Eichenberg et al. (2018): Feasibility and Conceptualization of an e-Mental Health Treatment for Depression in Older Adults: Mixed-Methods Study

ABSTRACT

Back­ground: Depres­sion is one of the most com­mon men­tal dis­or­ders in older adults. Unfor­t­u­n­a­tely, it often goes unre­co­gni­zed in the older popu­la­tion.

Objec­tive: The aim of this study was to iden­tify how Web-based apps can reco­gnize and help treat depres­sion in older adults.

Methods: Focus groups were con­duc­ted with men­tal health care experts. A Web-based sur­vey of 56 older adults suf­fe­ring from depres­sion was con­duc­ted. Qua­li­ta­tive inter­views were con­duc­ted with 2 indi­vi­du­als.

Results: Results of the focus groups high­ligh­ted that there is a need for a col­la­bo­ra­tive care plat­form for depres­sion in old age. Fin­dings from the Web-based study showed that youn­ger par­ti­ci­pants (aged 50 to 64 years) used elec­tro­nic media more often than older par­ti­ci­pants (aged 65 years and older). The inter­views poin­ted in a com­pa­ra­ble direc­tion.

Con­clu­si­ons: Over­all, an e-mental (elec­tro­nic men­tal) health tre­at­ment for depres­sion in older adults would be well accep­ted. Web-based care plat­forms should be deve­lo­ped, eva­lua­ted, and in case of evi­dence for their effec­tiven­ess, inte­gra­ted into the ever­y­day cli­nic.

Full ver­sion: https://aging.jmir.org/2018/2/e10973/

Eichen­berg, C., Schott, M., Sawyer, A., Aumayr, G. & Plöß­nig, M. (2018). Fea­si­bi­lity and Con­cep­tua­liza­t­ion of an e-Mental Health Tre­at­ment for Depres­sion in Older Adults: Mixed-Methods Study. Jour­nal of Medi­cal Inter­net Rese­arch Aging, 1(2), e10973. DOI: 10.2196/10973.

Eichen­berg, Huss & Küsel (2017): From online dating to online divorce

ABSTRACT

The deve­lop­ment of digi­tal media over the last 20 years has led to seis­mic chan­ges wit­hin many aspects of daily life. This inclu­des nume­rous facets of family rela­ti­ons­hips that have not escaped the digi­tal revo­lu­tion of the last two deca­des. From the very early sta­ges of initia­ting rela­ti­ons­hips to types of post-break-up beha­vi­ors, the Inter­net has the poten­tial to play an influ­en­tial role in all areas of family and par­ti­cu­larly couple rela­ti­ons­hips. This paper exami­nes how ICTs (“infor­ma­tion and com­mu­ni­ca­tion tech­no­logy”) can shape such rela­ti­ons­hips. The impact on the various sta­ges of rela­ti­ons­hips is sys­te­ma­ti­zed (rela­ti­ons­hip deve­lop­ment, couple and family for­ma­tion, sepa­ra­tion) with a spe­cial focus on inter­ge­ne­ra­tio­nal oppor­tu­nities and con­flicts asso­cia­ted with modern media usage. Against the back­ground of psy­cho­lo­gi­cal and media com­mu­ni­ca­tion theo­ries and psy­cho­the­ra­peutic approa­ches as well as empi­ri­cal fin­dings the fol­lo­wing topics are con­side­red: 1. Initia­tion of rela­ti­ons­hips through ICTs (e.g. meet new part­ners through online dating); 2. Impact of digi­tal media on rela­ti­ons­hip deve­lop­ment and exis­ting part­nerships (e.g. new oppor­tu­nities and internet-related chal­len­ges that have to be faced by cou­ples) 3. Influ­ence of ICTs on sepa­ra­ti­ons (e.g. online media­tion, get­ting divorced online). In sum­mary, the role of ICTs in new, exis­ting and sepa­ra­ted part­nerships and fami­lies is mul­ti­fa­ce­ted. An out­look on fur­ther deve­lop­ments as well as rese­arch desi­de­rata is given.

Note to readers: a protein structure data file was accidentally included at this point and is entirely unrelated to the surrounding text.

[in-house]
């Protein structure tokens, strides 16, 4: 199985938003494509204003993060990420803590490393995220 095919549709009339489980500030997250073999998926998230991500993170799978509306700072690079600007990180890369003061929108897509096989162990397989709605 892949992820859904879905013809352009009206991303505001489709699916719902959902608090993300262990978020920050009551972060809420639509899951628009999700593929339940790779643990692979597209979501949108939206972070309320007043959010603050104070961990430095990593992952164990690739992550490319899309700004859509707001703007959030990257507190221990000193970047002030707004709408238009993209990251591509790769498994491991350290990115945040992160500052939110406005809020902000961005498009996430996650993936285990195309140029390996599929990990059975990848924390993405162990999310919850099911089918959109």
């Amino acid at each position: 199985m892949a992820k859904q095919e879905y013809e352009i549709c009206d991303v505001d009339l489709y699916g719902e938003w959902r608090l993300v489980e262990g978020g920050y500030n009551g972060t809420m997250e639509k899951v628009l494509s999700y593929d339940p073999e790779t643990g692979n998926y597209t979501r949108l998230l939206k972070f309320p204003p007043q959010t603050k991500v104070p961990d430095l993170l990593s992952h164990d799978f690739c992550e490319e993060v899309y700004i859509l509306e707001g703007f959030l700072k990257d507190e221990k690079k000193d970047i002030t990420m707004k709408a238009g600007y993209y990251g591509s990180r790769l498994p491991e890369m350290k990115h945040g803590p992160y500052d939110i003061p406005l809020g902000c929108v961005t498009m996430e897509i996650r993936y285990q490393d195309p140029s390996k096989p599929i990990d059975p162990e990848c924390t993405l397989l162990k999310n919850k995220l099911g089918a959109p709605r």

Eichen­berg, C., Huss, J. & Küsel, C. (2017). From online dating to online divorce: An over­view of couple and family rela­ti­ons­hips shaped though digi­tal media. Con­tem­porary Family The­rapy, 39, 249–260.

Tha­b­rew, Sawyer & Eichen­berg (2018): Patient-Targeted Goog­ling by New Zea­land Men­tal Health Pro­fes­sio­nals

ABSTRACT

Back­ground: Patient-targeted goog­ling (PTG) descri­bes the sear­ching on the inter­net by health­care pro­fes­sio­nals for infor­ma­tion about pati­ents with or without their know­ledge.

Intro­duc­tion: Little rese­arch has been con­duc­ted into PTG inter­na­tio­nally. PTG can have par­ti­cu­lar ethi­cal impli­ca­ti­ons wit­hin the field of men­tal health. This study was under­ta­ken to iden­tify the extent of PTG by New Zea­land men­tal health­care pro­fes­sio­nals and needs for fur­ther gui­dance regar­ding this issue.

Mate­ri­als and Methods: All (1850) psych­ia­trists, cli­ni­cal psy­cho­lo­gists and psy­cho­the­ra­pists working in New Zea­land were elec­tro­ni­cally sur­veyed about their expe­ri­ence of PTG and know­ledge about the asso­cia­ted prac­tice of therapist-targeted goog­ling (TTG). Due to ethics and adver­ti­sing restric­tions, only one indi­rect approach was made to poten­tial par­ti­ci­pants.

Results: Eighty eight cli­ni­ci­ans (5%) respon­ded to the sur­vey invi­ta­tion. More than half (53.4%, N=47) of respond­ents repor­tedly enga­ged in PTG, but only a mino­rity (10.3%, N=9) had ever recei­ved any edu­ca­tion about the sub­ject. Rea­sons for under­ta­king PTG inclu­ded faci­li­ta­ting the the­ra­peutic pro­cess, infor­ma­tion being in the public domain and miti­ga­ting risks. Rea­sons against under­ta­king PTG inclu­ded impair­ment of the the­ra­peutic rela­ti­ons­hip, unethi­cal inva­sion of pri­vacy and con­cerns regar­ding the accu­racy and cli­ni­cal rele­vance of online infor­ma­tion. Two-thirds of par­ti­ci­pants repor­ted being the sub­ject of TTG.

Dis­cus­sion: New Zea­land psych­ia­trists, cli­ni­cal psy­cho­lo­gists and psy­cho­the­ra­pists are enga­ging in PTG with limi­ted edu­ca­tion and pro­fes­sio­nal gui­dance. Fur­ther dis­cus­sion and rese­arch are requi­red so PTG is under­ta­ken in a man­ner that is safe and use­ful for pati­ents and health prac­ti­tio­ners.

Tha­b­rew, H., Sawyer, A. & Eichen­berg, C. (2018). Patient-Targeted Goog­ling by New Zea­land Men­tal Health Pro­fes­sio­nals: A New Field Of Ethi­cal Con­side­ra­tion in the Inter­net Age. Tele­me­di­cine & e-Health, DOI: 10.1089/tmj.2017.0247.

Christiane Eichenberg und Markus Schott (2017): Serious Games for Psychotherapy: A Systematic Review

ABSTRACT

Intro­duc­tion: In the evol­ving digi­tal age, media app­li­ca­ti­ons are increa­sin­gly play­ing a grea­ter role in the field of psy­cho­the­rapy. While the Inter­net is alre­ady in the phase of being esta­blis­hed when it comes to the care of men­tal dis­or­ders, expe­ri­men­ta­tion is going on with other modern media such as serious games. A serious game is a game in which edu­ca­tion and beha­vior change is the goal, along­s­ide with enter­tain­ment.

Objec­tive: The objec­tive of the pre­sent arti­cle was to pro­vide a first empi­ri­cal over­view of serious games app­lied to psy­cho­the­rapy and psy­cho­so­ma­tic reha­bi­li­ta­tion.

Method: The­re­fore, a sys­te­ma­tic lite­ra­ture search, inclu­ding the terms “serious game” or “com­pu­ter game” and “psy­cho­the­rapy” or “reha­bi­li­ta­tion” or “inter­ven­tion” or “men­tal dis­or­ders” in the data­ba­ses Med­line and Psy­cINFO, was per­for­med. Sub­se­quently, an Inter­net search was con­duc­ted to iden­tify stu­dies not publis­hed in jour­nals. Publi­ca­ti­ons not pro­vi­ding empi­ri­cal data about effec­tiven­ess were exclu­ded.